Whither the automatic stabilizers?
Given the storm clouds on the horizon, and the prospect of a slowdown/recession, one of the more interesting aspects of fiscal policy has to do with automatic stabilizers. As the economy turns, revenues will fall and expenditures on income support will naturally increase, driving the budget towards deficit and thereby propping up demand just as it is needed. The question is not whether the government should run a deficit per se, but given that the budget will naturally turn to deficit, would the government cut spending (thereby making the problem worse) for the sake of maintaining a balanced budget.
But it is also worth noting that the overall strength of these automatic stabilizers has been greatly weakened since the last time we had a recession in 1990-91. In the mid-1990s, the renamed Employment Insurance program introduced measures that severely reduced the eligibility for benefits. In part this was changes for seasonal workers, in part changes in hours required to qualify. Added to the growth of self-employment, where there is no eligibility for EI, we have a situation where only about 35% of the unemployed are able to access EI, down from about 80% before the changes.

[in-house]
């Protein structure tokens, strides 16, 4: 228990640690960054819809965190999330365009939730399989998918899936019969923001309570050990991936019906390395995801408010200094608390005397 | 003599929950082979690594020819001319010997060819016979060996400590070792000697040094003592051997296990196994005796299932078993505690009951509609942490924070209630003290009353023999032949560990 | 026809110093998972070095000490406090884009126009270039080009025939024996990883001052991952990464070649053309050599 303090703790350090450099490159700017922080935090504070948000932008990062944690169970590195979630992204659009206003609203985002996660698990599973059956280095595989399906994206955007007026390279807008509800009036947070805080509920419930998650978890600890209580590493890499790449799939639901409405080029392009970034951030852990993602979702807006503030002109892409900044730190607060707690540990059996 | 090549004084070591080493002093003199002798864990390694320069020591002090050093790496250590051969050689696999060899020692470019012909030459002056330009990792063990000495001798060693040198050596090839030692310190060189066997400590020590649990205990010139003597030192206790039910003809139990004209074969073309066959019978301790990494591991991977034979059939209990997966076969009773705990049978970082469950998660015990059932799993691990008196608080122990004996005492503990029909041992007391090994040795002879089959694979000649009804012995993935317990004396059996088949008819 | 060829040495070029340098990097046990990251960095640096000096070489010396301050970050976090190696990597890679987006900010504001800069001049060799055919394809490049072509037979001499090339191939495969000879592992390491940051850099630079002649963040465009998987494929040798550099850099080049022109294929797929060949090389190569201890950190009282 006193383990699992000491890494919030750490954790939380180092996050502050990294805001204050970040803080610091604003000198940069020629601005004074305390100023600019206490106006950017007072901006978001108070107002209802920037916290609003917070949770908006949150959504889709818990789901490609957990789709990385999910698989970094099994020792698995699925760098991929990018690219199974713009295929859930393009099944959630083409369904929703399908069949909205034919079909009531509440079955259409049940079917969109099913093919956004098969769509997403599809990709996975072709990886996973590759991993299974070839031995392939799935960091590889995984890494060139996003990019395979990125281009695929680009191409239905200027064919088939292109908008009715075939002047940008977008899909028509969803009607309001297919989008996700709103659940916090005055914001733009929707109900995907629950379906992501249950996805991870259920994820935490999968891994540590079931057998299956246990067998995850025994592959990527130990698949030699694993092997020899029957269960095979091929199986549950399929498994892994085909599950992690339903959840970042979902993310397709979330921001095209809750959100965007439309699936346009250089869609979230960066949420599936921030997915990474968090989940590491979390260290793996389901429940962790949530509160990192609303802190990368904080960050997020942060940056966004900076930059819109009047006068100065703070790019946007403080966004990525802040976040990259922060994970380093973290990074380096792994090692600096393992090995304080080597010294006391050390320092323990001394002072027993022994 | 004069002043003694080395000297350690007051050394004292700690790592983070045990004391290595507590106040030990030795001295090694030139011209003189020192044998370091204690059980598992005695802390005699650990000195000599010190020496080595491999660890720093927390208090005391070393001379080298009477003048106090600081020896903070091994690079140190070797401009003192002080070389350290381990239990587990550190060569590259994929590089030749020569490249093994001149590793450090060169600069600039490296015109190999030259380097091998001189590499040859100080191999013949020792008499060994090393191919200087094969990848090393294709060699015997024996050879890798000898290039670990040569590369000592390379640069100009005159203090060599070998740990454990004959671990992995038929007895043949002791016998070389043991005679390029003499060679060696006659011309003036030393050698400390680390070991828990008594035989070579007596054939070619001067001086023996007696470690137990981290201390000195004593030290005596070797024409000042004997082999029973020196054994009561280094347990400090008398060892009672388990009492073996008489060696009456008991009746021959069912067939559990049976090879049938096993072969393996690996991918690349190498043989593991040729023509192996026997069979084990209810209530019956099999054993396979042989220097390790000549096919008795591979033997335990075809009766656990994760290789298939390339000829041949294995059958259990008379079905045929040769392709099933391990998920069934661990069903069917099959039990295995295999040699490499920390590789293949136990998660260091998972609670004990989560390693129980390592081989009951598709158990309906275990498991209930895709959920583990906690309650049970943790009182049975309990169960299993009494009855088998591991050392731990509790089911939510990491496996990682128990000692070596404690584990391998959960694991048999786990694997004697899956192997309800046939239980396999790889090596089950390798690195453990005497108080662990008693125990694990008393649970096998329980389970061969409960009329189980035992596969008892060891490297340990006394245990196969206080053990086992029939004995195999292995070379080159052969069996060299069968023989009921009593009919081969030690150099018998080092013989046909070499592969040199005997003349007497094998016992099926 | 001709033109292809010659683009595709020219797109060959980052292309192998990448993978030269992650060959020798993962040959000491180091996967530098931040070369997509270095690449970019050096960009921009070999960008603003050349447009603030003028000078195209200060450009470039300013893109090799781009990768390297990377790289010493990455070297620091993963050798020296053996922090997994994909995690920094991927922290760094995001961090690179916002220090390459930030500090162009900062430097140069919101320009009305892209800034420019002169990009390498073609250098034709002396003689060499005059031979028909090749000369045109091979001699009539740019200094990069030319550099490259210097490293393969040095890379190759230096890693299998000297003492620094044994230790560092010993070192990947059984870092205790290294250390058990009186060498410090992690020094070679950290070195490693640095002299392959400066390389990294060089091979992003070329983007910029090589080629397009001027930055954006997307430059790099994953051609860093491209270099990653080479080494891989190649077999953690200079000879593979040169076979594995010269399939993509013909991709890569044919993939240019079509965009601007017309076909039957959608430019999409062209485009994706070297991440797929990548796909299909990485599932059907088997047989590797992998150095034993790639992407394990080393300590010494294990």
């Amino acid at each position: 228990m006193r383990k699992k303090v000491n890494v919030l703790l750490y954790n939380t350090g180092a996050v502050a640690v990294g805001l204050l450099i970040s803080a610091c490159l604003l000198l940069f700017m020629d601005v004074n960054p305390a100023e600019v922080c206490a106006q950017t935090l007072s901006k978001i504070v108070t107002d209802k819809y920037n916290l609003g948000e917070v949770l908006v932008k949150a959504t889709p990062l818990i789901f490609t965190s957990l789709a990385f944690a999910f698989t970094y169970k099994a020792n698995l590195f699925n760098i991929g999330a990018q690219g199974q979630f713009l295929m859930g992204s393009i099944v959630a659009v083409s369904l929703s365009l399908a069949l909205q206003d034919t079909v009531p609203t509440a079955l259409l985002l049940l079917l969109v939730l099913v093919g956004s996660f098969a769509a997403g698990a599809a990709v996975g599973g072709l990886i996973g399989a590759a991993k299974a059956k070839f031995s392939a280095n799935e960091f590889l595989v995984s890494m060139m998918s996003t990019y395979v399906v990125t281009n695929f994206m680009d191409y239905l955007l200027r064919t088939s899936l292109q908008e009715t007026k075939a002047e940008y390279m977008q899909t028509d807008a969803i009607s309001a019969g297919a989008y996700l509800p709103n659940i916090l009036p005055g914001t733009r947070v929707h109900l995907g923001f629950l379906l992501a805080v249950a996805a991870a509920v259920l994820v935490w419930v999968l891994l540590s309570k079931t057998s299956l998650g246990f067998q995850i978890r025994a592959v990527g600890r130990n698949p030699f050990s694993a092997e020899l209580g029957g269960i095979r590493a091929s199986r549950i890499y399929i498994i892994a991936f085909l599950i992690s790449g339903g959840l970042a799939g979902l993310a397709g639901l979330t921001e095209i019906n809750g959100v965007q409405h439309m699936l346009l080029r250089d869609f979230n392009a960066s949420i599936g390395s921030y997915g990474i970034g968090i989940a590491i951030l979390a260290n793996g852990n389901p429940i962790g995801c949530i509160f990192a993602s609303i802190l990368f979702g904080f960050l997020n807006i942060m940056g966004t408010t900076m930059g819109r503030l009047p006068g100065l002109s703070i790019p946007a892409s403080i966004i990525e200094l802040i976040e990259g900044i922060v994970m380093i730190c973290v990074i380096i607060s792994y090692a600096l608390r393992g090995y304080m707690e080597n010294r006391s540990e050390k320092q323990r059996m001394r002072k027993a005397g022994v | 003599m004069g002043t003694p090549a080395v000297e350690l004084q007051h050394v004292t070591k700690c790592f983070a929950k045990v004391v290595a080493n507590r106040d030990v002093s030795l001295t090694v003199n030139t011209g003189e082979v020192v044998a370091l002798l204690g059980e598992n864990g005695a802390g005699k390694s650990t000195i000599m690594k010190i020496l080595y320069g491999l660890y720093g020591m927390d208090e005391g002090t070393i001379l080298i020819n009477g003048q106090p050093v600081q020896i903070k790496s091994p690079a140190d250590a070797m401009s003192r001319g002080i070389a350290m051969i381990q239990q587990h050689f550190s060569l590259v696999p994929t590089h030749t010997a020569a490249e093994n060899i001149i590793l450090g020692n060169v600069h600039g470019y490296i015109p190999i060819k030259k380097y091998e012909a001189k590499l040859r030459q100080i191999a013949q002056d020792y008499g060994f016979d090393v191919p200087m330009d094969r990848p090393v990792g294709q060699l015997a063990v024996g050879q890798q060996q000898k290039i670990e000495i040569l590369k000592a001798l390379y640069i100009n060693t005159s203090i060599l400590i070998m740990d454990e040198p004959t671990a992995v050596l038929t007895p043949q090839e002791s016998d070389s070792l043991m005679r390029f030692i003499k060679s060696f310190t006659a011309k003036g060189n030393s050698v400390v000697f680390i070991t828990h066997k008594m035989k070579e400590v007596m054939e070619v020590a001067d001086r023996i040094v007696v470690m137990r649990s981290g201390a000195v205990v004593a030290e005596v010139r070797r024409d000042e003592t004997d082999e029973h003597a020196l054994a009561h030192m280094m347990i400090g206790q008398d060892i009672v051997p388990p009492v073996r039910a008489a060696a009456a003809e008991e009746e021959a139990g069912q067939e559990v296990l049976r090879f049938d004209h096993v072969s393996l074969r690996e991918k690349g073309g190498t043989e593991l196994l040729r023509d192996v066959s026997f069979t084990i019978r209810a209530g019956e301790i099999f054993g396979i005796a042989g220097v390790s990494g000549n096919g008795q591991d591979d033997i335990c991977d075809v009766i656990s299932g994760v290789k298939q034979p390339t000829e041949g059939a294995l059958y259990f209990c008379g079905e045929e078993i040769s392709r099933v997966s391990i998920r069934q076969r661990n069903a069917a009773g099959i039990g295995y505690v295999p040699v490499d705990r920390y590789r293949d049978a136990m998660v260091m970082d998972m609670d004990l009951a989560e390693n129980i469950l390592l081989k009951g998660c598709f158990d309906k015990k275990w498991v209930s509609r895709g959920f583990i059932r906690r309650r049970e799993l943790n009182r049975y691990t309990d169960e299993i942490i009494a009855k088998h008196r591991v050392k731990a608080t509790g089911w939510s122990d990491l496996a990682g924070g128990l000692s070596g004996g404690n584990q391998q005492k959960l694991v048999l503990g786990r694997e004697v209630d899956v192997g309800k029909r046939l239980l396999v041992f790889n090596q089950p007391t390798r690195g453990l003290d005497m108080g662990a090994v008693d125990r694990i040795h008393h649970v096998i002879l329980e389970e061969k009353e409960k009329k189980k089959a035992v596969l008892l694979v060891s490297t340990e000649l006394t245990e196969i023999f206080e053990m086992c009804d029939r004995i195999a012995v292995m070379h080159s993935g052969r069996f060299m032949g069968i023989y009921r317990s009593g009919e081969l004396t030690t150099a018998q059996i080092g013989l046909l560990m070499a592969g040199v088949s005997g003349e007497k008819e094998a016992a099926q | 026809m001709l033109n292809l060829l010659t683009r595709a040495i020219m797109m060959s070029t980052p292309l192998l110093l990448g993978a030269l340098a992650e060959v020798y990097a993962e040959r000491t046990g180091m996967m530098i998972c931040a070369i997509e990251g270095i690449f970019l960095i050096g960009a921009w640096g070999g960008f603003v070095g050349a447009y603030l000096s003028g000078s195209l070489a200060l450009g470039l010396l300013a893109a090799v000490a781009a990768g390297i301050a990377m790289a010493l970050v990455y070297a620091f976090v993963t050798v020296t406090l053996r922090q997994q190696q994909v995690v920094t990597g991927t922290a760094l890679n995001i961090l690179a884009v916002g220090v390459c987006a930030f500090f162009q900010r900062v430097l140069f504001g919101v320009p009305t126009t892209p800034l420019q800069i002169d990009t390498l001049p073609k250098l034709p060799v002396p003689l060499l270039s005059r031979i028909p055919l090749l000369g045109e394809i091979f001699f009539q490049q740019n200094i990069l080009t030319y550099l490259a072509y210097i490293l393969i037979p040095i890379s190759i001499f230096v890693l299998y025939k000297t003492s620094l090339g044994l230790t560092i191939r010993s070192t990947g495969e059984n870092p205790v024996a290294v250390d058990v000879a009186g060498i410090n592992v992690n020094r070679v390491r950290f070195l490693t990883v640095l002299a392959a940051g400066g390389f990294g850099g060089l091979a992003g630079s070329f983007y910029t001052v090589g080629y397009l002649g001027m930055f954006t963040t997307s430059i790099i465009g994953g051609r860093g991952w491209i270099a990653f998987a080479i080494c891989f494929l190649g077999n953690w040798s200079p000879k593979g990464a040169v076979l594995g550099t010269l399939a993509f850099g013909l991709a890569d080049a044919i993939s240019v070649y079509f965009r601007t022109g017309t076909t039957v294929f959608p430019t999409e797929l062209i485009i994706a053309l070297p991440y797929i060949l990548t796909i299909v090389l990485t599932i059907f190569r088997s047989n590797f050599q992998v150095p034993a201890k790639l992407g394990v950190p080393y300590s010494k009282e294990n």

Provincially, similar dynamics have taken place with regard to social assistance programs. Here in BC, for example, the decline the welfare rolls is roughly split between people leaving for employment, and policy changes that prevent people in need from accessing benefits (see this CCPA report for details). These include deliberate diversion tactics on the front lines, as well as three-week waits for benefits, a “two-year independence test” and time limits. I’m not expert on what has happened in other provinces, but I suspect that these types of changes are pretty common now in provincial welfare systems.
The upshot of this is that we are less prepared for a recession that we were the last time around. There are some important exceptions, to be sure, in seniors’ benefits (which are generally good and tied to inflation) and children’s benefits (which could be better but are also superior to what existed at the time of the last recession). But if things start to turn down in a big way, we should quickly revisit the rules on federal EI and provincial social assistance as part of our “stimulus package”.